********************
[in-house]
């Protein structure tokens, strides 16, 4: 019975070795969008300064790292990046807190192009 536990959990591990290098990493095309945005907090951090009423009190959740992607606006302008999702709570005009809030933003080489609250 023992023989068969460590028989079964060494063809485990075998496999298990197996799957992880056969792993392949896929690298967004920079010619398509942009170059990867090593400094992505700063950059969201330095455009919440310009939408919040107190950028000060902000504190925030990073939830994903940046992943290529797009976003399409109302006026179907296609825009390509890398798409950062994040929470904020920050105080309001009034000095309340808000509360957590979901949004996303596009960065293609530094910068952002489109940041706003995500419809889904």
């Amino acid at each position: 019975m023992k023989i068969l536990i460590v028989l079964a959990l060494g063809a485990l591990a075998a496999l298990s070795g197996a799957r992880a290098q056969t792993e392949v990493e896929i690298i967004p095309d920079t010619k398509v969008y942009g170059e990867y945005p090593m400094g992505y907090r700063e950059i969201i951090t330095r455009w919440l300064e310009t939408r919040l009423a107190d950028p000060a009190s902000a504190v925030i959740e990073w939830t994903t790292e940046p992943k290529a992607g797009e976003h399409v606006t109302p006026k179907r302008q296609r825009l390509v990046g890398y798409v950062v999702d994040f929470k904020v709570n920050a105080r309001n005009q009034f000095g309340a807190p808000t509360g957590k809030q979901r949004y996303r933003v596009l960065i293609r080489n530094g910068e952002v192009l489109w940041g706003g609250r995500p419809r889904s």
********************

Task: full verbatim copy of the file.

[in-house]
């Protein structure tokens, strides 16, 4: 019975070795969008300064790292990046807190192009 536990959990591990290098990493095309945005907090951090009423009190959740992607606006302008999702709570005009809030933003080489609250 023992023989068969460590028989079964060494063809485990075998496999298990197996799957992880056969792993392949896929690298967004920079010619398509942009170059990867090593400094992505700063950059969201330095455009919440310009939408919040107190950028000060902000504190925030990073939830994903940046992943290529797009976003399409109302006026179907296609825009390509890398798409950062994040929470904020920050105080309001009034000095309340808000509360957590979901949004996303596009960065293609530094910068952002489109940041706003995500419809889904």
């Amino acid at each position: 019975m023992k023989i068969l536990i460590v028989l079964a959990l060494g063809a485990l591990a075998a496999l298990s070795g197996a799957r992880a290098q056969t792993e392949v990493e896929i690298i967004p095309d920079t010619k398509v969008y942009g170059e990867y945005p090593m400094g992505y907090r700063e950059i969201i951090t330095r455009w919440l300064e310009t939408r919040l009423a107190d950028p000060a009190s902000a504190v925030i959740e990073w939830t994903t790292e940046p992943k290529a992607g797009e976003h399409v606006t109302p006026k179907r302008q296609r825009l390509v990046g890398y798409v950062v999702d994040f929470k904020v709570n920050a105080r309001n005009q009034f000095g309340a807190p808000t509360g957590k809030q979901r949004y996303r933003v596009l960065i293609r080489n530094g910068e952002v192009l489109w940041g706003g609250r995500p419809r889904s």